albumin: a protein made by the liver. It carries drugs, hormones and waste products through the blood and maintains fluid levels within the body. An abnormally low level of albumin is a sign of serious liver damage.
ALT (alanine transaminase, also called serum glutamate pyruvate transaminase; SGPT): a key liver enzyme produced in liver cells. ALT is routinely monitored in HIVpositive people on ARVs to detect liver toxicity from HIV drugs (or other medications). Elevated ALT signals liver injury, but does not indicate how serious liver damage is. antioxidant: a substance that reduces oxidative damage (damage due to oxygen) such as that caused by free radicals
ascites: an abnormal accumulation of fluid in the abdomen, a sign of serious liver damage in people with hepatitis C.
AST (aspartate aminotransferase; serum glutamicoxaloacetic transaminase; SGOT): an enzyme that is made in many places throughout the body (heart, intestines, muscle) , which is monitored (as with ALT) routinely in HIV-positive people on ARVs to detect liver toxicity from HIV drugs (or other medications). Elevated AST that is specifically made in the liver signals liver injury, but does not indicate how serious liver damage is. autoantibody: Abnormal antibodies produced against the body's own tissues
Autoantibody: Abnormal antibodies produced against the body's own tissues.
bile duct: a tube that carries bile from the liver to the gallbladder and then to the small intestine biopsy: taking a small sample of body tissue for examination and testing in the laboratory
Biopsy: Taking a small sample of body tissue for examination and testing in the laboratory.
BMI (body mass index): a calculation from your height and weight that is used to determine if someone is over or under weight. There are many online calculators.
cirrhosis: severe scarring of the liver (see fibrosis) that makes it difficult for the liver to carry out its functions
coinfection: infection with more than one virus
cryoglobulinemia: increased blood levels of abnormal proteins called cryoglobulins that can inflame blood vessels and thicken blood
epoetin-alpha (EPO): a treatment for anaemia, administered by injection.
EVR (early virological response): a 99% (or 2-log ) drop in HCV viral load after 12 weeks of HCV treatment
fibrosis: mild to moderate scarring of the liver (see cirrhosis)
Fibrotest: a test which uses results from blood tests to predict liver damage and which may become an alternative option to liver biopsy in some patients
Fibroscan: non-invasive ultrasound scan that measures the 'elasticity' or stiffness of the liver
free radical: a chemical produced after a molecular reaction, often containing oxygen, that has one 'free' unpaired electron on its outer surface. This makes it able to react and damage other cells, and perhaps increase progression of cardiovascular disease, cancers and aging.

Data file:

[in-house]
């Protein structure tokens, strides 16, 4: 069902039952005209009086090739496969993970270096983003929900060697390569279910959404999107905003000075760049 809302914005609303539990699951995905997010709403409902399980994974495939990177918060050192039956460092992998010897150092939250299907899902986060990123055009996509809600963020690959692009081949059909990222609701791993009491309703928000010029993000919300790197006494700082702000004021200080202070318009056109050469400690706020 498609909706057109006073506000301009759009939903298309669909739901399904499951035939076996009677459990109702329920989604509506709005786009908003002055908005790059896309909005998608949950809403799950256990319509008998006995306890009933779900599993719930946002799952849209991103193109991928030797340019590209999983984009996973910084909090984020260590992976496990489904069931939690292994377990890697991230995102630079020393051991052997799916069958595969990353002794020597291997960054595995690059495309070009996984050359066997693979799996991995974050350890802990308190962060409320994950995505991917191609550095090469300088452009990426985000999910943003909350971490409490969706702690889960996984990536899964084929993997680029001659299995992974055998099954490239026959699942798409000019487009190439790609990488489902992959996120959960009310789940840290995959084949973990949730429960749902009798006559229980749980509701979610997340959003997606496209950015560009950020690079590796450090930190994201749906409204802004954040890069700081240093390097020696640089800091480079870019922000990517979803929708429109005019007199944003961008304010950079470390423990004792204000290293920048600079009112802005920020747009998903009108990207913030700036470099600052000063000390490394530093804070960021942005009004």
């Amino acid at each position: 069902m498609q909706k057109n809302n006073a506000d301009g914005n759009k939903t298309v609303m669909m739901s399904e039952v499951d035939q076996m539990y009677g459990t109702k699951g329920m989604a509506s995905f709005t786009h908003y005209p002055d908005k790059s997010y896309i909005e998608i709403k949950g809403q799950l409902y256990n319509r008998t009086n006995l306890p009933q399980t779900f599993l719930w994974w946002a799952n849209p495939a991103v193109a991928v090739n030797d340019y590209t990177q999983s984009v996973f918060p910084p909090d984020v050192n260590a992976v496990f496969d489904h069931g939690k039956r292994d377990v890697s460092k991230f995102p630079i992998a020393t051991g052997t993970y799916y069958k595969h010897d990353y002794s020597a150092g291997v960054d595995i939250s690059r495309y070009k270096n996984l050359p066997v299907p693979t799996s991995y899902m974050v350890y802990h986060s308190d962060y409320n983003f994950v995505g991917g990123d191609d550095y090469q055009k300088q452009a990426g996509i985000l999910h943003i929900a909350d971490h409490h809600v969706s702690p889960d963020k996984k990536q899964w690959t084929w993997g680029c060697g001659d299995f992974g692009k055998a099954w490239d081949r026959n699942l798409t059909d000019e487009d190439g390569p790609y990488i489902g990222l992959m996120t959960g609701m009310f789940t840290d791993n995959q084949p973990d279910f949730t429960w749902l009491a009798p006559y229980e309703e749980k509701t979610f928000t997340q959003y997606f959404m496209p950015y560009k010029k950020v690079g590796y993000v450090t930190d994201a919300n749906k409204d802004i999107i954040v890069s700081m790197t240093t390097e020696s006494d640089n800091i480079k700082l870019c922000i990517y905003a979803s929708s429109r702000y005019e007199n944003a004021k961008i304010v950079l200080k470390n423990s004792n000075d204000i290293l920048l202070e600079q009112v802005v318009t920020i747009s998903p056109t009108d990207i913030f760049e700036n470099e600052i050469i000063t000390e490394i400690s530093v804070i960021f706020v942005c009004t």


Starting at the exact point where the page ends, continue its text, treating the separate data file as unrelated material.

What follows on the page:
fulminant liver disease: sudden, rapid disease progression related to liver failure
grade/grading: The grade of hepatitis infection refers to the amount of inflammation in liver tissue, found by a biopsy. It is usually measured on the Ishak scale from 1-18) where 0 is none and 18 is the maximum.
HCV: hepatitis C virus
hepatic encephalopathy: brain disease that occurs when serious liver damage prevents toxic substances from being flitered out of the blood, and they enter the brain.
hepatotoxicity: the medical term for liver-related side effects
IDU: injecting drug user
jaundice: a common symptom of hepatitis where increased levels of bilirubin lead to a yellowing of the skin or eyes
neutropenia: very low amount of neutrophils (neutrophils are white blood cells that fight bacterial infections).
NNRTI: Non-nucleoside reverse transcriptase inhibitor, a type of HIV drug -- also called non-nuke
PT (prothrombin time; pro-time): PT testing measures the amount of time it takes for blood to clot. When the liver is damaged, its ability to make clotting factors is impaired. If this time increases -- referred to as a prolonged PT interval -- it shows that the liver is not working so well.
RTI (reverse transcriptase inhibitor): a type of HIV drug -- also called nucleoside or nuke
RVR (rapid virological response): meaning that hepatitis C virus is undetectable after 4 weeks of treatment. Currently, RVR is used in research, not everyday clinical practice. An RVR is a good sign, but HCV treatment should not be stopped in people who do not have one.
stage/staging: The stage of hepatitis infection refers to the amount of scaring (fibrosis), from results from a biposy. It is usually measured on the Metavir scale of 0 to 4, where 0 represents no scarring and 4 cirrhosis, or on the Knodell scale of 0 to 6, where 0 is no scarring and 6 cirrhosis.
steatosis: fatty liver. Build up of fat in the liver worsens liver damage and makse hepatitis C harder to treat.
SVR (sustained virological response): having a negative HCV viral load test 6 months after stopping HCV treatment. The response, 6 months after treatment is stopped, determines whether treatment has been effective in terms of clearing HCV. SVR is the most important result from an HCV treatment trial.
thrombocytopenia: low platelet count (platelets help stop bleeding by clotting blood).
toxicity: the term for the degree to which a substance harms a person
This article was provided by HIV i-Base. It is a part of the publication Hepatitis C for People Living With HIV. Visit HIV i-Base's website to find out more about their activities, publications and services.